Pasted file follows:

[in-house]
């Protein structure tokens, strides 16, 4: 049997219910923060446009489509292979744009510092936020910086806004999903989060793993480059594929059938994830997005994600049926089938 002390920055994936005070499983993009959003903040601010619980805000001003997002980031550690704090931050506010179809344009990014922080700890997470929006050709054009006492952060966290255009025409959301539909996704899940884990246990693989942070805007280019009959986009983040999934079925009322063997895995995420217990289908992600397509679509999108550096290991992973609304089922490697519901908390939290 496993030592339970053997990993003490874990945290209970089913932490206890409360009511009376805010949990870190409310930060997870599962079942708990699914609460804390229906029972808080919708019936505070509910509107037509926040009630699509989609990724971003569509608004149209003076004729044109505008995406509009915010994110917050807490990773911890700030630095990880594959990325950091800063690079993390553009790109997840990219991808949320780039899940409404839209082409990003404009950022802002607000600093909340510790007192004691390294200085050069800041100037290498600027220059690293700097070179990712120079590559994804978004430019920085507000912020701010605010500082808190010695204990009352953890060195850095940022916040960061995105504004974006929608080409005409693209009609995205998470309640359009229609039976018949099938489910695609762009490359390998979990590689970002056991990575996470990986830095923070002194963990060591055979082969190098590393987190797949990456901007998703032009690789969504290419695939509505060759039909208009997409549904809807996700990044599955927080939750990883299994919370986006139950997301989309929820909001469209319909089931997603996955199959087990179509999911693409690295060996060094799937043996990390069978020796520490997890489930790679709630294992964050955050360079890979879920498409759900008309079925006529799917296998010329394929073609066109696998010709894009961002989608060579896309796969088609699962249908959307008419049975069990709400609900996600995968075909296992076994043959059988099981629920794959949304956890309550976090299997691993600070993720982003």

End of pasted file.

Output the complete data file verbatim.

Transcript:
[in-house]
């Protein structure tokens, strides 16, 4: 049997219910923060446009489509292979744009510092936020910086806004999903989060793993480059594929059938994830997005994600049926089938 002390920055994936005070499983993009959003903040601010619980805000001003997002980031550690704090931050506010179809344009990014922080700890997470929006050709054009006492952060966290255009025409959301539909996704899940884990246990693989942070805007280019009959986009983040999934079925009322063997895995995420217990289908992600397509679509999108550096290991992973609304089922490697519901908390939290 496993030592339970053997990993003490874990945290209970089913932490206890409360009511009376805010949990870190409310930060997870599962079942708990699914609460804390229906029972808080919708019936505070509910509107037509926040009630699509989609990724971003569509608004149209003076004729044109505008995406509009915010994110917050807490990773911890700030630095990880594959990325950091800063690079993390553009790109997840990219991808949320780039899940409404839209082409990003404009950022802002607000600093909340510790007192004691390294200085050069800041100037290498600027220059690293700097070179990712120079590559994804978004430019920085507000912020701010605010500082808190010695204990009352953890060195850095940022916040960061995105504004974006929608080409005409693209009609995205998470309640359009229609039976018949099938489910695609762009490359390998979990590689970002056991990575996470990986830095923070002194963990060591055979082969190098590393987190797949990456901007998703032009690789969504290419695939509505060759039909208009997409549904809807996700990044599955927080939750990883299994919370986006139950997301989309929820909001469209319909089931997603996955199959087990179509999911693409690295060996060094799937043996990390069978020796520490997890489930790679709630294992964050955050360079890979879920498409759900008309079925006529799917296998010329394929073609066109696998010709894009961002989608060579896309796969088609699962249908959307008419049975069990709400609900996600995968075909296992076994043959059988099981629920794959949304956890309550976090299997691993600070993720982003």